Fabulous Fiction Firsts #273
If you enjoy a leisurely afternoon browsing in antique shops, or find yourself searching out flea markets in your travels, then I think you will find a little treasure here. 13, rue Thérèse came out earlier this year but I waited for the audio book, and I was not disappointed. Jefferson Mays and Mia Barron did an amazing job bringing drama and breathing life into this recording of Elena Mauli Shapiro's debut novel.
Trevor Stratton, an American academic working in Paris is fascinated with a box of personal artifacts found in a filing cabinet in his new office. Sorting through the photographs, postcards, handkerchief, letters, and other vintage keepsakes that once belonged to a woman named Louise Brunet, Trevor begins to imagine and invent a life for her at 13, rue Therese, Paris, - from losing a young lover on the WWI battlefield, a marriage to someone of her father's choosing, to a daring and passionate affair with a married neighbor.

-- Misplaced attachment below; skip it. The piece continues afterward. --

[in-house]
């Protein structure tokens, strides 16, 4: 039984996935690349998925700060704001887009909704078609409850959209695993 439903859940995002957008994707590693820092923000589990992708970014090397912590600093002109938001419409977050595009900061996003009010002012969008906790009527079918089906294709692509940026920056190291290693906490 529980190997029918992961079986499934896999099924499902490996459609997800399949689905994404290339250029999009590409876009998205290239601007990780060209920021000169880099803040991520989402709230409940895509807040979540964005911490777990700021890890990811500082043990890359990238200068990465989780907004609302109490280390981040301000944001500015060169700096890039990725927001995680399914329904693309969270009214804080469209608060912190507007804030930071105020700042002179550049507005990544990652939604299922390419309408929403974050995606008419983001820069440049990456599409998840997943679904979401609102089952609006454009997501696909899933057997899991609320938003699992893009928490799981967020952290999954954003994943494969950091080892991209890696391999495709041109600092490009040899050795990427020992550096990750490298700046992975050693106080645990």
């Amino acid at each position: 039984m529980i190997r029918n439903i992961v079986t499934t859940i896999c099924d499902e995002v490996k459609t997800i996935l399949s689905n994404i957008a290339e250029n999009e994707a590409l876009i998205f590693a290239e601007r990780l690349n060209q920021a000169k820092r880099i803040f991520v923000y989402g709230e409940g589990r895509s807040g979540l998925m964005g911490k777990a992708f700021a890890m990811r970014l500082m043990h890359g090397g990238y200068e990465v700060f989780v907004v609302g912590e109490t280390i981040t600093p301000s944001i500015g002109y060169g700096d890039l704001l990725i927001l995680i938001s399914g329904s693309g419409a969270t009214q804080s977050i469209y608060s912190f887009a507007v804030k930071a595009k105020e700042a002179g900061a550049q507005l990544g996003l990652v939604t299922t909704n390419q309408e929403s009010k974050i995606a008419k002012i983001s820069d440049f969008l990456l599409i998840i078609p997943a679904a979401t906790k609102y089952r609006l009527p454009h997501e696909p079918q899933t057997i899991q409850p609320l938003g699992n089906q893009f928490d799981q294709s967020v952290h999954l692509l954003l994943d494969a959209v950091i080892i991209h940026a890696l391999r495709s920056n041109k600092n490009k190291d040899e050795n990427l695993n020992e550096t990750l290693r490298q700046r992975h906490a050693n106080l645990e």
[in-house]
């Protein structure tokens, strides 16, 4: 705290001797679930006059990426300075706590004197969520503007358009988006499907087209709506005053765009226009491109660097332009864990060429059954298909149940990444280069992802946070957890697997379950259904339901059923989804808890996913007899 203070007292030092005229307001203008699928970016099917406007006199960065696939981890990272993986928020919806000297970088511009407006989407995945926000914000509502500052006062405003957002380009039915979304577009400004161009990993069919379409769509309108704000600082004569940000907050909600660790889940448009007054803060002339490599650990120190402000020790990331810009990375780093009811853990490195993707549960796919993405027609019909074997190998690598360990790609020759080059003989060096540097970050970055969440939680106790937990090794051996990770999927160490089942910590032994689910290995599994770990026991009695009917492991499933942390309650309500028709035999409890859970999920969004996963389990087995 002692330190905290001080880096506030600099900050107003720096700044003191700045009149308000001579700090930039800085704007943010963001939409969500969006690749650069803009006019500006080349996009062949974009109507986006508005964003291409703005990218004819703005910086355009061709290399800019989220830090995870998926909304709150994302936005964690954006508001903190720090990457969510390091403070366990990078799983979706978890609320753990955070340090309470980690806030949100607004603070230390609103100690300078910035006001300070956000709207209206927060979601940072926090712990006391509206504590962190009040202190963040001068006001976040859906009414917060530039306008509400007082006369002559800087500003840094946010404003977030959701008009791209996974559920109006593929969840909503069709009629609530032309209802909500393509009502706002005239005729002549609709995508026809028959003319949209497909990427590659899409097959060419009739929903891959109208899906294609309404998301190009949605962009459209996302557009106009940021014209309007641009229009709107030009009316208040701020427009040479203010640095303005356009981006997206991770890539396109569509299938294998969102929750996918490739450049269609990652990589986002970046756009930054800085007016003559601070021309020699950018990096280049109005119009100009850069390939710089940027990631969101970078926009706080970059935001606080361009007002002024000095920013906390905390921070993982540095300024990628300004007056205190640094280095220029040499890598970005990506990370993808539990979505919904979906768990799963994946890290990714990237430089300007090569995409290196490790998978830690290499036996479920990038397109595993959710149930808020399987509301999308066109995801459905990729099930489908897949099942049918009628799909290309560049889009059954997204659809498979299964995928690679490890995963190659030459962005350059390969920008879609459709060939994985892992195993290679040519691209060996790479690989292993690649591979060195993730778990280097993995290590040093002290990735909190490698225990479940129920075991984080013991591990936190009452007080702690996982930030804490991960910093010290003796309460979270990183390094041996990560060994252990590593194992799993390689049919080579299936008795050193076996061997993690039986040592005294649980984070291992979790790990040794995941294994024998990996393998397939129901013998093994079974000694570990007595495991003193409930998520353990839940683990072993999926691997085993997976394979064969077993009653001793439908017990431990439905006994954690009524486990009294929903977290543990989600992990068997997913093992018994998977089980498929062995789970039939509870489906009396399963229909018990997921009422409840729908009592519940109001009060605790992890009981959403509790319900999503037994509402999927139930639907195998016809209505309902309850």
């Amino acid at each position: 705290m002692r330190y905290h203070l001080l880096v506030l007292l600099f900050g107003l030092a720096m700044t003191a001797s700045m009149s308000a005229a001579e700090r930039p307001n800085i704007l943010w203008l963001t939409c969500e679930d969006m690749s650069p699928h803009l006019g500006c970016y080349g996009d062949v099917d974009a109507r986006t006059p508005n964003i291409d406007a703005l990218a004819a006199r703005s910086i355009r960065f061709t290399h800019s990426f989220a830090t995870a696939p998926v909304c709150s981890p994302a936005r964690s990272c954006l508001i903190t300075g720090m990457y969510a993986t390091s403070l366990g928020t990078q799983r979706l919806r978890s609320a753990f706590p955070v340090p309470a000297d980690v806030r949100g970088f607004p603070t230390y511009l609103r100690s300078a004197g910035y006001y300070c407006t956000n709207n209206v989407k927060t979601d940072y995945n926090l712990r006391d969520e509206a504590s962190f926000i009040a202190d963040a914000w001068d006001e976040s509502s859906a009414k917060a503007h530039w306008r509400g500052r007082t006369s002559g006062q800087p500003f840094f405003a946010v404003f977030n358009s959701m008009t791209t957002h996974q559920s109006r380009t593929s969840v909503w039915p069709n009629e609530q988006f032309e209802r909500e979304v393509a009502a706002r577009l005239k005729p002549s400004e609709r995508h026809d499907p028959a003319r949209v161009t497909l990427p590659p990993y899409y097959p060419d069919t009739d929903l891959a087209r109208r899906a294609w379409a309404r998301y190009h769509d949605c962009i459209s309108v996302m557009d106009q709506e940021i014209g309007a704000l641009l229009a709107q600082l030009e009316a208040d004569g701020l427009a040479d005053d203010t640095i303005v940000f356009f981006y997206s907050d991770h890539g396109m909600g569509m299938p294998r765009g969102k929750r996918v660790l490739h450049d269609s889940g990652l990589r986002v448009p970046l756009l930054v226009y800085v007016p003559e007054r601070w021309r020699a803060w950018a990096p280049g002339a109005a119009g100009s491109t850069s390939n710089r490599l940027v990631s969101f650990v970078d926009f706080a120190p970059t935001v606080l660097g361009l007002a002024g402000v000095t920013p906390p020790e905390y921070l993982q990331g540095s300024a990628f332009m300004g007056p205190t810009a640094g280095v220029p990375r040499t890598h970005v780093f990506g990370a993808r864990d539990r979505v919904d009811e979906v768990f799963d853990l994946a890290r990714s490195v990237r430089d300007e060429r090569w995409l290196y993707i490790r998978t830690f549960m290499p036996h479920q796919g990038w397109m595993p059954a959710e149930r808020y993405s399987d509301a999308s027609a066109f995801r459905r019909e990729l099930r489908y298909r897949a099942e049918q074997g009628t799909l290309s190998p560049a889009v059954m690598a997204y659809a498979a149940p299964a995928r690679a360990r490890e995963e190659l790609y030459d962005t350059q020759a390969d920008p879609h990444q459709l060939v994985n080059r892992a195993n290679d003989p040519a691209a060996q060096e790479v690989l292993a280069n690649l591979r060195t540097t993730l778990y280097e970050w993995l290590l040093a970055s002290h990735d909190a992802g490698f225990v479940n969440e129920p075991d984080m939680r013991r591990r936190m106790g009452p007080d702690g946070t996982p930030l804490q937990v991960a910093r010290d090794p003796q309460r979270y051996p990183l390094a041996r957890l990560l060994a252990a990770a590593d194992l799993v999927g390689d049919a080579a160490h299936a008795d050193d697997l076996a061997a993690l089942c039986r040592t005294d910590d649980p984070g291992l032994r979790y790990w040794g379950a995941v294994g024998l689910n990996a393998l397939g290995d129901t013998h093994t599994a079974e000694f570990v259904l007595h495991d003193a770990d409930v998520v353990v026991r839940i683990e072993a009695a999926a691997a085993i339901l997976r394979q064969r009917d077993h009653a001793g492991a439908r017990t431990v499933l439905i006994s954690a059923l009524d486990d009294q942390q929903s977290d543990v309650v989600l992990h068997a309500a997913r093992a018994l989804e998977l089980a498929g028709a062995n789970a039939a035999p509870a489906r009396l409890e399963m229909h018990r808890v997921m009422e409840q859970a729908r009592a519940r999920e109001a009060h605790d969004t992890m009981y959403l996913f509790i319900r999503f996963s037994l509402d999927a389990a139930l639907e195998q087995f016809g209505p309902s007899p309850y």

As Louise's life takes shape in Trevor's mind, he begins to notice Josianne, one of the young secretaries, and her eerie connection to the box. Trevor is intrigued and must find out why.
Elena Mauli Shapiro was born and raised in Paris, France, in an apartment below the real-life Louise Brunet’s. Shapiro found herself in possession of a box of Louise’s keepsakes after her neighbor died. They became the inspiration for the novel. See the real artifacts online at the book's website.
Joyce Saricks, Readers Advisory guru, focused her attention recently on the Unexpected Pleasures of audiobooks. I especially enjoy listening to translated works or works set in exotic locales. I often find them impromptu language lessons, with a bit of serendipitous armchair-traveling thrown in. 13 rue Therese was a real find.